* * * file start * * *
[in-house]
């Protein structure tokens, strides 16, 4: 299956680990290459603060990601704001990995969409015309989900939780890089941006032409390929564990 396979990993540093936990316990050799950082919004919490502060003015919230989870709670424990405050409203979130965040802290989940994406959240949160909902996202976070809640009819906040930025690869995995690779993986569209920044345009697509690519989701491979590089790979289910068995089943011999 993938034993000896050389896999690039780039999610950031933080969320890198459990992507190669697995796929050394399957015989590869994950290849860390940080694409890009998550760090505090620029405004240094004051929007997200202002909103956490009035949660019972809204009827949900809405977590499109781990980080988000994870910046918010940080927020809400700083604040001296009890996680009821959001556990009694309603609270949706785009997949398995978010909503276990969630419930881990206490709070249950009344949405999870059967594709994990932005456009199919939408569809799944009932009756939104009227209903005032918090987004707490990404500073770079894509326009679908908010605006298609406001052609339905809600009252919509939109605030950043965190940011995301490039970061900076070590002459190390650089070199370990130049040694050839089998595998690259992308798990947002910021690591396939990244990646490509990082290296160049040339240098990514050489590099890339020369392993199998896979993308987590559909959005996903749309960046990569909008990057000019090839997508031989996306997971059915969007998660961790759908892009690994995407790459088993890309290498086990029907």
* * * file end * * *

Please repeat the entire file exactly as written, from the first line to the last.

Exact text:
[in-house]
């Protein structure tokens, strides 16, 4: 299956680990290459603060990601704001990995969409015309989900939780890089941006032409390929564990 396979990993540093936990316990050799950082919004919490502060003015919230989870709670424990405050409203979130965040802290989940994406959240949160909902996202976070809640009819906040930025690869995995690779993986569209920044345009697509690519989701491979590089790979289910068995089943011999 993938034993000896050389896999690039780039999610950031933080969320890198459990992507190669697995796929050394399957015989590869994950290849860390940080694409890009998550760090505090620029405004240094004051929007997200202002909103956490009035949660019972809204009827949900809405977590499109781990980080988000994870910046918010940080927020809400700083604040001296009890996680009821959001556990009694309603609270949706785009997949398995978010909503276990969630419930881990206490709070249950009344949405999870059967594709994990932005456009199919939408569809799944009932009756939104009227209903005032918090987004707490990404500073770079894509326009679908908010605006298609406001052609339905809600009252919509939109605030950043965190940011995301490039970061900076070590002459190390650089070199370990130049040694050839089998595998690259992308798990947002910021690591396939990244990646490509990082290296160049040339240098990514050489590099890339020369392993199998896979993308987590559909959005996903749309960046990569909008990057000019090839997508031989996306997971059915969007998660961790759908892009690994995407790459088993890309290498086990029907």